Retirement Savings Account

Start comparing savings accounts for your retirement right here with Savvy today.

Last updated on June 24th, 2022 at 12:23 pm by Kurtis Eichler

Compare and find the best retirement savings account

Everyone’s plans are different once they retire. Whether they include caravanning across the country or simply hitting the golf course a bit more, you’ll still need to make sure you have the funds to cover it.

A retirement savings account is a fuss-free place to save money ahead of your transition to retirement. You can put money away while you’re still working and access it the day you finish work. Learn how to compare accounts to find the best deals for your savings right here.

What is a retirement savings account and how does it work?

In the years before superannuation, you would open a retirement savings account as a way to squirrel money away for your golden years. These accounts are essentially a hybrid of a savings account and a super fund and give you a low-cost place to save with access to your money the day you retire or reach preservation age. They also have very similar rules and regulations as super funds.

These accounts become harder to find upon the introduction of the superannuation guarantee in 1992. Though they were squeezed out of the market in favour of high-yielding super funds, a handful of credit unions and major banks still offer retirement savings accounts.

How do these accounts compare to superannuation funds?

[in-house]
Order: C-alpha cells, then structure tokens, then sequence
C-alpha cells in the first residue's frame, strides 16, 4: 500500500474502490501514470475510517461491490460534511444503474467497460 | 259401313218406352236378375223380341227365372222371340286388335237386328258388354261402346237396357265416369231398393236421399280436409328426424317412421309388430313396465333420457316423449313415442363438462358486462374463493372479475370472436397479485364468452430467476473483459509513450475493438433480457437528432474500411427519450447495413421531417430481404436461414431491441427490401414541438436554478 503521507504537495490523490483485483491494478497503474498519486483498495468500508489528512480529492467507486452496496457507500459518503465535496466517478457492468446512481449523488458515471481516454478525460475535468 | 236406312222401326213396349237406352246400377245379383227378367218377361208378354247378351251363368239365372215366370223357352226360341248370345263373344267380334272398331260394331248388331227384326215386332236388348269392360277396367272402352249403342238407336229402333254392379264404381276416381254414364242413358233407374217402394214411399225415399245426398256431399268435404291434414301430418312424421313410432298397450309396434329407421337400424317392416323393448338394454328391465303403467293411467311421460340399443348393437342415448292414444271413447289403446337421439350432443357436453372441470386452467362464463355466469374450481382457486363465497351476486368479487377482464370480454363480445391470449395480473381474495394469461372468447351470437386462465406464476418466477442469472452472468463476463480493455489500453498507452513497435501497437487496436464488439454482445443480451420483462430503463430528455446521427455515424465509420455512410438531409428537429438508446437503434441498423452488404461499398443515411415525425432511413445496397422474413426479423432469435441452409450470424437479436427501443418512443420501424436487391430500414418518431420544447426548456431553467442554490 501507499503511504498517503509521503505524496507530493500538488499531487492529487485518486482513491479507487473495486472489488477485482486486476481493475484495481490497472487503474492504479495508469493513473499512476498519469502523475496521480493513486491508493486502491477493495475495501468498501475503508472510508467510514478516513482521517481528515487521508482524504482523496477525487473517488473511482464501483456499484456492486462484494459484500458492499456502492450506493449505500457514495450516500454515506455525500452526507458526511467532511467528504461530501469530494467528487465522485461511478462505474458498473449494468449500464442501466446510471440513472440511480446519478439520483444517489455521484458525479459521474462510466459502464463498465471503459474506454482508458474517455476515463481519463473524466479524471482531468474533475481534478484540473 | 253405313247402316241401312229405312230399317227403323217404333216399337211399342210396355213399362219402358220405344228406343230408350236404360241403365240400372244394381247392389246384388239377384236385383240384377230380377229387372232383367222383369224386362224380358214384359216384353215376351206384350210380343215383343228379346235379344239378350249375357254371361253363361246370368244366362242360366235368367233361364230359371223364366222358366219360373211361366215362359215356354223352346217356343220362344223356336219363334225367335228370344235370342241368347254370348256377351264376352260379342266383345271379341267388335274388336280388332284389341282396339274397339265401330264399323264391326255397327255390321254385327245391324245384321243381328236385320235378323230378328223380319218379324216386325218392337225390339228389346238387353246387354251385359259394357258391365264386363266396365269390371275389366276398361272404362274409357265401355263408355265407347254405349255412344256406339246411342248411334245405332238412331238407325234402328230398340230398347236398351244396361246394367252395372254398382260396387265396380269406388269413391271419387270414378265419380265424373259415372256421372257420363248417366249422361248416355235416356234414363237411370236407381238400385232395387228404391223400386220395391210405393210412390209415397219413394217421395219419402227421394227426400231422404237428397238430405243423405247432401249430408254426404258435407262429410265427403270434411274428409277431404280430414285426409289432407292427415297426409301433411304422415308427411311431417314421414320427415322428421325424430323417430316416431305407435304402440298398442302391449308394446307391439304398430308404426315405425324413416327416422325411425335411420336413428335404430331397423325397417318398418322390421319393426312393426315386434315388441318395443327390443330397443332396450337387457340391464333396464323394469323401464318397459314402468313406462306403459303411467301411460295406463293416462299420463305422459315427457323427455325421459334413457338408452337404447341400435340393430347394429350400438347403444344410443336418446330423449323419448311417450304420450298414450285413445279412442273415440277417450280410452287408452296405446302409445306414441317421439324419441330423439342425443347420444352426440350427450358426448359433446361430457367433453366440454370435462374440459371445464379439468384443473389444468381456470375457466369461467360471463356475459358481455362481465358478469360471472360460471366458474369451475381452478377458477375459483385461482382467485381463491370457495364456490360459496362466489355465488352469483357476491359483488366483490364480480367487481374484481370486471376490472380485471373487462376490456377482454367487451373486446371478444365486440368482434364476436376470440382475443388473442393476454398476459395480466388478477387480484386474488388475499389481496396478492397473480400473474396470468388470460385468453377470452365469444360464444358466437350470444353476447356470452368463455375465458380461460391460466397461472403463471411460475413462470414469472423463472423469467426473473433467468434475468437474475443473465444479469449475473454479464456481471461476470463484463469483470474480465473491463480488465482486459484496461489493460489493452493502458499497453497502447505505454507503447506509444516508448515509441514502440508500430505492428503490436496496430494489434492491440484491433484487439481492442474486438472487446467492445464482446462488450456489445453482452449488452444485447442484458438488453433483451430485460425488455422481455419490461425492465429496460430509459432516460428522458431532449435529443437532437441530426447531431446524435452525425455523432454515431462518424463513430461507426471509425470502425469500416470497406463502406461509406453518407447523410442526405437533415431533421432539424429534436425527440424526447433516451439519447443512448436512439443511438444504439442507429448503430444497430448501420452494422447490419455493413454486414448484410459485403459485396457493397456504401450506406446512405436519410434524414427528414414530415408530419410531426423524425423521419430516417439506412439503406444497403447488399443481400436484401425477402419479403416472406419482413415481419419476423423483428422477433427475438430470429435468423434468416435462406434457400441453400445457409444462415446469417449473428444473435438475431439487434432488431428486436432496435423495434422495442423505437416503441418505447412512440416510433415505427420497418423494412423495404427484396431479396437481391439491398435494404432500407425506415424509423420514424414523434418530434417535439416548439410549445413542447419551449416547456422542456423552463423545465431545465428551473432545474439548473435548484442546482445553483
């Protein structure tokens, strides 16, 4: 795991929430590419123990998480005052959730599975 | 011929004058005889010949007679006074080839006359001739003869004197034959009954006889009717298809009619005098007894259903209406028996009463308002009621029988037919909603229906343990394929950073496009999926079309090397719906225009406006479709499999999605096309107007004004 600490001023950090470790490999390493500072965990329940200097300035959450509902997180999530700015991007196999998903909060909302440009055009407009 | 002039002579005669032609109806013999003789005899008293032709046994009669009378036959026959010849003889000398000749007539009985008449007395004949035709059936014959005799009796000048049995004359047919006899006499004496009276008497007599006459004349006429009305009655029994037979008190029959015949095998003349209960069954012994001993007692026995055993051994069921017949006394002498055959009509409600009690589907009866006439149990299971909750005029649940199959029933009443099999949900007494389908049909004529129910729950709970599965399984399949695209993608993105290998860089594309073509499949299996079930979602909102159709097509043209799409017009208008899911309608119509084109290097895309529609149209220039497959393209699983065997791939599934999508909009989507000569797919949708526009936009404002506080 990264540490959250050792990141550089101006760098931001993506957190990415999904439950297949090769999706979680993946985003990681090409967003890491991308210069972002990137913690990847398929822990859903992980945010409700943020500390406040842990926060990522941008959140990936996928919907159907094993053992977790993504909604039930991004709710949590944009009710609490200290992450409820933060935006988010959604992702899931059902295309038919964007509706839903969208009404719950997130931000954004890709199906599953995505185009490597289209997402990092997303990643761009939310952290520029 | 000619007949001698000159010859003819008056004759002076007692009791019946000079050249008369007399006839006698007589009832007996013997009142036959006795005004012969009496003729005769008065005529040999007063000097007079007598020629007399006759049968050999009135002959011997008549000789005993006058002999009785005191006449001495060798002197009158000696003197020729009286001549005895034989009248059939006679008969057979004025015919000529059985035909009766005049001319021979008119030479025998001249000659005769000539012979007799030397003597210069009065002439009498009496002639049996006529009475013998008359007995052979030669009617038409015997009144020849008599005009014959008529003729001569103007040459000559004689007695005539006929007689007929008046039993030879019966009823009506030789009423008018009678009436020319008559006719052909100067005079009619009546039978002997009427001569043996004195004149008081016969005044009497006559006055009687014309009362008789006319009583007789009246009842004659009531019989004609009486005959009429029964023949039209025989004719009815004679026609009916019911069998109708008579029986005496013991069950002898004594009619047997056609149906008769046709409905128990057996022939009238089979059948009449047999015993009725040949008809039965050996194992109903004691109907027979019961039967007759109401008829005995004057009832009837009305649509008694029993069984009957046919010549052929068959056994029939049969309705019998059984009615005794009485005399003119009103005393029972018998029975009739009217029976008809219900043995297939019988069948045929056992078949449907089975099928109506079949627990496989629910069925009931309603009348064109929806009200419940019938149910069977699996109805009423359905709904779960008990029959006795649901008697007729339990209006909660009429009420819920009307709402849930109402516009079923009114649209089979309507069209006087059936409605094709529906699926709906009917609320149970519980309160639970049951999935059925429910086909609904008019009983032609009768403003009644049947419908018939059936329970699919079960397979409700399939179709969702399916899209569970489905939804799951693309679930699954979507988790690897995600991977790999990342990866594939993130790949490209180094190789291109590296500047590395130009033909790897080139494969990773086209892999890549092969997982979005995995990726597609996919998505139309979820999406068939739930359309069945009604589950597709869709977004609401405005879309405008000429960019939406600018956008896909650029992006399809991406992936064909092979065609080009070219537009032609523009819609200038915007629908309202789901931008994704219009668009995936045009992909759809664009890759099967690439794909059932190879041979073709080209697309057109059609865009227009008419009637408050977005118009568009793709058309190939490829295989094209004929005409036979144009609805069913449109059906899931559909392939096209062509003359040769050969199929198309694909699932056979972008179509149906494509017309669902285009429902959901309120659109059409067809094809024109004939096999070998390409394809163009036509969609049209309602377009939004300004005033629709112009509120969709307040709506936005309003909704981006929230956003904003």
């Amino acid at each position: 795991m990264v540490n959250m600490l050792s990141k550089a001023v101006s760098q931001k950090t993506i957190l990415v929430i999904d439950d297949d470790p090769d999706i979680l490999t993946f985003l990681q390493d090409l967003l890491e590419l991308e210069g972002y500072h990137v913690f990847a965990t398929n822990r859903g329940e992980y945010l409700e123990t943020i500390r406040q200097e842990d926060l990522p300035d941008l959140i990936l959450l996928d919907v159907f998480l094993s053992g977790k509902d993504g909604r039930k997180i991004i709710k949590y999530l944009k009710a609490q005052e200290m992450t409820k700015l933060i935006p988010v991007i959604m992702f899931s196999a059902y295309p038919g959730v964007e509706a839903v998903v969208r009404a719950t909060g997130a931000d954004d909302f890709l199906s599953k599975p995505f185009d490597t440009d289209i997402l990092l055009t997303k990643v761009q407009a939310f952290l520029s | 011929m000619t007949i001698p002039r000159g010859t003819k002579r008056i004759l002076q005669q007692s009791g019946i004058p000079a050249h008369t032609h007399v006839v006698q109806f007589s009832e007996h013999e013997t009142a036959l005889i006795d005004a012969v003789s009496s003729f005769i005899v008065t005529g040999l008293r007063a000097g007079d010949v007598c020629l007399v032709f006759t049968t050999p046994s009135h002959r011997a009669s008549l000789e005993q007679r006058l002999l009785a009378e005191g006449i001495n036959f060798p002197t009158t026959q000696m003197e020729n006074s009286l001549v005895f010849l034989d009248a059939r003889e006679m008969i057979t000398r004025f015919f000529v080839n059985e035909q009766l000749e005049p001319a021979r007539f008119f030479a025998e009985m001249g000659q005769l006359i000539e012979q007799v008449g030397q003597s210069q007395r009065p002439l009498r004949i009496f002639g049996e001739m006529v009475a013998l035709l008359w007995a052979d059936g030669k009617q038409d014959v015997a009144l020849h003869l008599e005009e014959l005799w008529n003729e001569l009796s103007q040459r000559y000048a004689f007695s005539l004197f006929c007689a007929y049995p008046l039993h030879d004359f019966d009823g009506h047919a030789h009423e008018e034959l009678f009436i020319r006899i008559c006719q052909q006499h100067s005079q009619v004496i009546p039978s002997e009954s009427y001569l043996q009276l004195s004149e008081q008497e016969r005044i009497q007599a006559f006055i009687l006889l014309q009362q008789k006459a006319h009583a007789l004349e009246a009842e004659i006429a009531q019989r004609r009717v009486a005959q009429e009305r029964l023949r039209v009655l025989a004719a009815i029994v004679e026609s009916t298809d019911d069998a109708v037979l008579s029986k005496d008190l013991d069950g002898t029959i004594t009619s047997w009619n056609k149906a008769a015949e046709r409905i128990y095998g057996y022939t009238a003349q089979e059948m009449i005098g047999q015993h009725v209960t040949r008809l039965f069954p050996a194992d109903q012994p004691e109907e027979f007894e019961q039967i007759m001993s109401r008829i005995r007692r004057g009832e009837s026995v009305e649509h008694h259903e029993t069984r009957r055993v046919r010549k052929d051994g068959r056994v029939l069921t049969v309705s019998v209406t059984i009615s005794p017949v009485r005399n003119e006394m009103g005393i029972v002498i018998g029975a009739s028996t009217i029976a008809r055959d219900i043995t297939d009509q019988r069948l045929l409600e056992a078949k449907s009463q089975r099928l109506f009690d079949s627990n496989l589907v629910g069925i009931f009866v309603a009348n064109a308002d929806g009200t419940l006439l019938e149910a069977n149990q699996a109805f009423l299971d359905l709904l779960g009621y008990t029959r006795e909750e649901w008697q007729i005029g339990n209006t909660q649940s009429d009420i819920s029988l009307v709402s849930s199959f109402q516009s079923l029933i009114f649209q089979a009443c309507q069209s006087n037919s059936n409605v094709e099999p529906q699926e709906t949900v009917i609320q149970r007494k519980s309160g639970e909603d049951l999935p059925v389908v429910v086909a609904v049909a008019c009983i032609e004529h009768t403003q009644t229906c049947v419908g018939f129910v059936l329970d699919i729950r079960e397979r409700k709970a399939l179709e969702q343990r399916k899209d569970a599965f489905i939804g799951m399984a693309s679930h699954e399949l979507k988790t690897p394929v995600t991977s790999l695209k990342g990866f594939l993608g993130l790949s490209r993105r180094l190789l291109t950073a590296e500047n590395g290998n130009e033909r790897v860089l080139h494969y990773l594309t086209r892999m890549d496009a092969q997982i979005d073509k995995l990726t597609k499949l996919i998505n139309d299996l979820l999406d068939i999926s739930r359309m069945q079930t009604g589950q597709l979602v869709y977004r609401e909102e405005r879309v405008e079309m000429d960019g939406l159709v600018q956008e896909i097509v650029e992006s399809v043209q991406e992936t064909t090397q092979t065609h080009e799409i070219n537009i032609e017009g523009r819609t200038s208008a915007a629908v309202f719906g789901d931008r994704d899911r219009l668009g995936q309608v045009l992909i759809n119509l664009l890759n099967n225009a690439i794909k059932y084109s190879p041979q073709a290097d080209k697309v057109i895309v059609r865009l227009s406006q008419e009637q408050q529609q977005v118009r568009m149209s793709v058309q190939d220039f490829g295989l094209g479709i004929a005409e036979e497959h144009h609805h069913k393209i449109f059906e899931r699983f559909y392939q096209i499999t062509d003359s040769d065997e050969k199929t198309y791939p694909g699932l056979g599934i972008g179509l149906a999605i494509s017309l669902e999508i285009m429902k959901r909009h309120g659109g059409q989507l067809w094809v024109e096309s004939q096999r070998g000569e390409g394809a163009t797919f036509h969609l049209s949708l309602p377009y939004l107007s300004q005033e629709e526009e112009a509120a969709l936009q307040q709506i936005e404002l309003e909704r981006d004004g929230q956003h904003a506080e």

Superannuation is the standard method of saving for retirement nowadays. The industry is worth trillions of dollars and, according to a 2019 ABS survey, the average Australian aged over 75 has more than $350,000 in their fund. By comparison, retirement savings accounts are now only offered by eight financial institutions around the country and some are only available to existing customers, rather than new ones.


Investing in a superannuation fund can get you up to a 20% return on your money every year. By comparison, your return on a retirement savings account will be calculated on a much lower interest rate. You can use Savvy’s savings goal calculator to plot how long it will take to reach your savings target at different interest rates.


Employee and personal contributions are allowed across both superannuation and retirement savings accounts. A spouse is also able to deposit money into both types of accounts. Using Savvy’s calculator, you can work out how much to regularly deposit to achieve your savings goal.


Super funds and savings accounts have the same withdrawal rules. You’ll only be able to withdraw funds if you’re retired or have reached preservation age, which is between 55 and 60 depending on when you were born. In both cases, you’ll only be able to apply for early release on medical or compassionate grounds. These can include suffering financial hardship, poor health, a terminal medical condition or if you’re temporarily or permanently incapacitated.


The key difference between these two retirement options is the protection you get over your money. Your retirement savings accounts won’t be knocked around by the performance of the market, meaning the value of your savings won’t drop no matter the economic climate. The federal government’s Financial Claims Scheme adds another layer of protection by protecting balances up to $250,000 if your financial institution collapses.


These costs will vary depending on who you choose to invest with. Super funds come with fees for such functions as administration, management and advice and are capped at 3% of your balance. By comparison, retirement funds generally have fewer fees. Some smaller institutions have no fees for opening an account, but larger banks may still levy an annual admin fee of up to $35.

Tax advantages

You’ll largely get the same tax benefits under both saving methods as they come under the same government superannuation guidelines. However, you’ll be able to earn interest on your full balance, not just your tax-free portion, with a retirement savings account.

What are my account options once I hit retirement?